Crossing Condotti

crossing condotti

Just off chi-chi Via dei Condotti, staying here is like crashing at your swanky Roman friend's apartment — if that apartment just happened to have a concierge desk in the living room. With just eight rooms spread across two floors of a centro storico apartment building, this Mr. and Mrs Smith property marries the feeling of a comfortable B&B with the elegance and service of a much larger luxury hotel. Playing to the building's history, aesthetics blend antique style with modern elements — think original 19th century tallboys with contemporary sofas and exposed wooden beams with artsy lamps. Named for some of Rome's most famous streets, each room is a cozy retreat painted in grey, beige and white, and come stocked with indulgent amenities from L'Occitane. Check into the Vittoria Master Room which also comes with an iPad, a fully-stocked kitchenette, and an expansive bathroom fitted with an indulgent chromotherapy shower.

 

G-Rough

g rough

What G-Rough lacks in flash and polish, it more than makes up for with flair and character. Fitting, since it's a member of the Design Hotels collective. Set behind Piazza Navona, a stone's throw from uber-local Campo di'Fiori, the hipster-friendly hotel is the vision of Emanuelle Garosci and Gabriele Salini. Honouring deconstructed Italian style, décor here juxtaposes original features—sloping wooden roofs and patina walls—against vintage pieces by Italian designers like Ico Parisi, Venini and Seguso. The 10 customised suites, each bursting with irrepressible style, come with separate lounge areas and glamorous bathrooms, but the undisputed top suite is the Romantic Suite Rome, which comes with an original bar by Gio Ponti, a 40s-feel mirrored-tile bathroom by Seletti, and a private terrace. The understated style is complemented by knowledgeable lifestyle managers who will plug you into the heart of local Rome, along with the contemporary G-Bar wine gallery which serves up niche Italian wines an art installations curated by Guendalina Salini.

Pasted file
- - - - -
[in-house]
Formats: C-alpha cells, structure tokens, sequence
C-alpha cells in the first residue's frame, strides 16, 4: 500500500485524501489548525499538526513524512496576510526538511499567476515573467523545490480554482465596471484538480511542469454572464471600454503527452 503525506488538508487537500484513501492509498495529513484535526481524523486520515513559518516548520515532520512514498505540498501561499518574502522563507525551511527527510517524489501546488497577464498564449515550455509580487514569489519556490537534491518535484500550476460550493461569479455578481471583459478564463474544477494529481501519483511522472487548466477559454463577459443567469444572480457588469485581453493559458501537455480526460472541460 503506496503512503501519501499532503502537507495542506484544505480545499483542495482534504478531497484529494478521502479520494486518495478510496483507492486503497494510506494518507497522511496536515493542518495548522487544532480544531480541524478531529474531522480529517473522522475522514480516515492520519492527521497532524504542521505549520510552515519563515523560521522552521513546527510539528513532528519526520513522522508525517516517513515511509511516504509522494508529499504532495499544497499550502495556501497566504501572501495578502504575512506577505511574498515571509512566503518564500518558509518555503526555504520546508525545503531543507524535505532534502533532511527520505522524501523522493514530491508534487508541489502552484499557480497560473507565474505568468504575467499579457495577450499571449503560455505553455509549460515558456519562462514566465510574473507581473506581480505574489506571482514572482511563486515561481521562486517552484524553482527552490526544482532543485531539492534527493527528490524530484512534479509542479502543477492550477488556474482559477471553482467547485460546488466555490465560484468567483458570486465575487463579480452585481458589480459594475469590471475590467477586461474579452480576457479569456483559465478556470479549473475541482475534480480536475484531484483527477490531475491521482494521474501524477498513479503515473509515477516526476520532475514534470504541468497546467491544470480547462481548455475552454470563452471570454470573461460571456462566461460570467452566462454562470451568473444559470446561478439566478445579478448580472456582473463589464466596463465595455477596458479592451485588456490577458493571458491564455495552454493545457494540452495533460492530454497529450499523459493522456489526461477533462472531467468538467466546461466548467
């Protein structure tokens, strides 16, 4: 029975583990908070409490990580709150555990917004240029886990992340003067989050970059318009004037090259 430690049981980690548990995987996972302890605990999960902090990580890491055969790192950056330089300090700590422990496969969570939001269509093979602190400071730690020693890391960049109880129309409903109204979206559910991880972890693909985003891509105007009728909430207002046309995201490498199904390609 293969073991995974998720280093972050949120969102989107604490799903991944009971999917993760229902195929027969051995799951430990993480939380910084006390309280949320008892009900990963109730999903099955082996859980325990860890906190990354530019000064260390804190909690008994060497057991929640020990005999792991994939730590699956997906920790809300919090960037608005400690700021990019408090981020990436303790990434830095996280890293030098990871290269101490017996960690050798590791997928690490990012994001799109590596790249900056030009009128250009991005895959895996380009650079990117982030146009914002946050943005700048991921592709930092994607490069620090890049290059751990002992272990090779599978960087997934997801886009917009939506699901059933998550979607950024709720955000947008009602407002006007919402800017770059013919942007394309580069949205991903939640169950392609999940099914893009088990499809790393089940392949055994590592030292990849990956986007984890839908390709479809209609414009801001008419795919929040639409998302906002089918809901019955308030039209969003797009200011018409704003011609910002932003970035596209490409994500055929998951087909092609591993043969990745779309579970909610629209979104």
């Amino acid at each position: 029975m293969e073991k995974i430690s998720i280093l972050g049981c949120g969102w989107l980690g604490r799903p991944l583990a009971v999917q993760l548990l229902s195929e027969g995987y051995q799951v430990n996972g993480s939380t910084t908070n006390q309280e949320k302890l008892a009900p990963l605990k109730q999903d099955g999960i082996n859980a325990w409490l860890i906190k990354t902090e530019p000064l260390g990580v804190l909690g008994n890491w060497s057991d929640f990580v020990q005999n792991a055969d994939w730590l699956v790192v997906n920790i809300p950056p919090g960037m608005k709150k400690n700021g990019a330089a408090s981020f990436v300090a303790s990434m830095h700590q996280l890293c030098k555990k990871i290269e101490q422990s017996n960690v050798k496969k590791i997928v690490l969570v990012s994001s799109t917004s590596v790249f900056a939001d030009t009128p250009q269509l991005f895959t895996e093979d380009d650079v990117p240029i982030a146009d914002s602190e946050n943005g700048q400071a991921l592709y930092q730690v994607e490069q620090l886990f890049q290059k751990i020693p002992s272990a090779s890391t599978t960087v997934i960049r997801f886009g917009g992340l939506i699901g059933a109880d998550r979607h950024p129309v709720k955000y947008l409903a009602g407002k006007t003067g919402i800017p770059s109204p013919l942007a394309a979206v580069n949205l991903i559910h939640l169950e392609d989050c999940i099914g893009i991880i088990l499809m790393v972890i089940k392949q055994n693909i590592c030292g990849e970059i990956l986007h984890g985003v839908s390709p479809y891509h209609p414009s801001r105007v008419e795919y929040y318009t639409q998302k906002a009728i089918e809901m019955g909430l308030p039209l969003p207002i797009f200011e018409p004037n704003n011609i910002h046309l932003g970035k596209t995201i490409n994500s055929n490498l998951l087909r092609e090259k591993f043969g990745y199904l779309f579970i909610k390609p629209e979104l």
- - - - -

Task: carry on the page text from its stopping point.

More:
About Gayatri Bhaumik

Always ready for her next adventure, Gayatri took her first flight at 10 days old and hasn't looked back since. After 12 years in Bangkok and seven in Melbourne, she's now based in Hong Kong when she isn't globetrotting. Besides serving as the Travel Columnist for Liv Magazine, she contributes travel and lifestyle stories to a range of publications, including Jetsetter, The Art of Business Travel, and The Loop. Most recently, she was the Deputy Editor at Hong Kong's Artemis Communications, working on titles such as Elite Traveler Asia, Explorer Magazine and Necessity.com. Follow her travels on her blog and Instagram.

Source:http://www.buro247.sg/lifestyle/travel/new-zealand-s-north-island-top-spots-to-explore.html